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A Live Baby or Your Money Back: The Marketing of In Vitro Fertilization Procedures

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  • David C. Schmittlein

    () (The Wharton School, University of Pennsylvania, Philadelphia, Pennsylvania 19104-6371)

  • Donald G. Morrison

    () (Anderson Graduate School of Management, University of California at Los Angeles, Los Angeles, California 90095-1481)

Abstract

Many clinics that offer in vitro fertilization (IVF) have begun to market the following options to couples: (1) an a la carte program where the couple pays $7,500 per attempt regardless of the outcome; or (2) a money-back-guarantee program where the couple pays a $15,000 fee that covers up to three attempts, however, if after three cycles there is no live-birth delivery, then the full $15,000 is refunded. We assess the a la carte versus the money-back-guarantee programs, and find the surprising result that the money-back-guarantee program appears (for the patients) to be "too good to be true." That is, the money-back guarantee yields a substantial negative expected profit per couple for the clinics. More importantly from the patients' perspective, the money-back guarantee is the better option for all couples with less than 0.5 success probability per cycle. Virtually all traditional IVF patients have had per-cycle success probabilities below 0.5. A detailed analysis of the key variables---i.e., success rate per attempt, heterogeneity of couples' rates of success, individual couples' "learning" on successive attempts, and cost to the clinic per attempt---shows that these money-back guarantees are unprofitable for the clinics. Since presumably clinics are not in business to lose money, the standard analysis must be missing something major. We suggest that the marketing of money-back guarantees is inducing couples who would previously have used---successfully---other less invasive procedures with fewer side effects and less risk of multiple births to decide to proceed directly to IVF, and that this scenario makes the money-back guarantees profitable for the clinics. The implications of earlier use of IVF are then considered from an overall public policy point of view. Just as mothers everywhere tell their children, "When something looks too good to be true, then it is too good to be true!"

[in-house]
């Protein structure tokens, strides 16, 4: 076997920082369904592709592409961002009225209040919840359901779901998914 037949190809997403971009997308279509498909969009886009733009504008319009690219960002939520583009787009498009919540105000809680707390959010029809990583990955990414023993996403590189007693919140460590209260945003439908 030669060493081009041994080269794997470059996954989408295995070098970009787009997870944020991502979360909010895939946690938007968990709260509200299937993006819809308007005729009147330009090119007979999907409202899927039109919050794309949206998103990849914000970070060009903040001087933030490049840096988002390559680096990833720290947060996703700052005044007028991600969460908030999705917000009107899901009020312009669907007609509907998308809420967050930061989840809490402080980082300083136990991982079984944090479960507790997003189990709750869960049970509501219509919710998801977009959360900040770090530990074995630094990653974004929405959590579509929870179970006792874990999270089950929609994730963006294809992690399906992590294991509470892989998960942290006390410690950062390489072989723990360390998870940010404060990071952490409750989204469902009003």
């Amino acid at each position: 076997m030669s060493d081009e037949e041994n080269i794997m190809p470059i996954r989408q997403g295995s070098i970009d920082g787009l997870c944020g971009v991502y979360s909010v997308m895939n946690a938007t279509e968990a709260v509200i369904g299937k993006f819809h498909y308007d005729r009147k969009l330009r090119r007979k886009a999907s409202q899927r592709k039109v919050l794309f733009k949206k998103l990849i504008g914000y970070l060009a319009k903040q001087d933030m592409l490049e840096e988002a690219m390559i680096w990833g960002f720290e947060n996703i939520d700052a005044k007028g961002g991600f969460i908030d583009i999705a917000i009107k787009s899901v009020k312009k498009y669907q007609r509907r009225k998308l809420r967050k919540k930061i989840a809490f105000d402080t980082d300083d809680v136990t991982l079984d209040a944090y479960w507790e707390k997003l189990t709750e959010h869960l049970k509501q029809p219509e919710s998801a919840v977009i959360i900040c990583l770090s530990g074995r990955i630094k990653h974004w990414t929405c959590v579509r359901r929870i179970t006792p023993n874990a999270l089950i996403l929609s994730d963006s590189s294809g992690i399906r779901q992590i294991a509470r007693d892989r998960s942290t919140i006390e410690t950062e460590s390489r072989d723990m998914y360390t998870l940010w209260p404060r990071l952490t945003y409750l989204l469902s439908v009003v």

Suggested Citation

  • David C. Schmittlein & Donald G. Morrison, 2003. "A Live Baby or Your Money Back: The Marketing of In Vitro Fertilization Procedures," Management Science, INFORMS, vol. 49(12), pages 1617-1635, December.
  • Handle: RePEc:inm:ormnsc:v:49:y:2003:i:12:p:1617-1635
    DOI: 10.1287/mnsc.49.12.1617.25119
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    File URL: http://dx.doi.org/10.1287/mnsc.49.12.1617.25119
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    References listed on IDEAS

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    1. Richard H. Thaler & Eric J. Johnson, 1990. "Gambling with the House Money and Trying to Break Even: The Effects of Prior Outcomes on Risky Choice," Management Science, INFORMS, vol. 36(6), pages 643-660, June.
    2. Haan, Ger & Rutten, Frans, 1989. "No cure, no pay: an acceptable way of financing fertility treatments?," Health Policy, Elsevier, vol. 13(3), pages 239-249, December.
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    Cited by:

    1. Wendy W. Moe & Peter S. Fader, 2004. "Dynamic Conversion Behavior at E-Commerce Sites," Management Science, INFORMS, vol. 50(3), pages 326-335, March.
    2. Miao He & Lei Zhao & Warren Powell, 2010. "Optimal control of dosage decisions in controlled ovarian hyperstimulation," Annals of Operations Research, Springer, vol. 178(1), pages 223-245, July.
    3. Anthony J. Dukes & Rajeev K. Tyagi, 2009. "Pricing in vitro fertilization procedures," Health Economics, John Wiley & Sons, Ltd., vol. 18(12), pages 1461-1480, December.
    4. Barton H. Hamilton & Brian McManus, 2012. "The Effects Of Insurance Mandates On Choices And Outcomes In Infertility Treatment Markets," Health Economics, John Wiley & Sons, Ltd., vol. 21(8), pages 994-1016, August.

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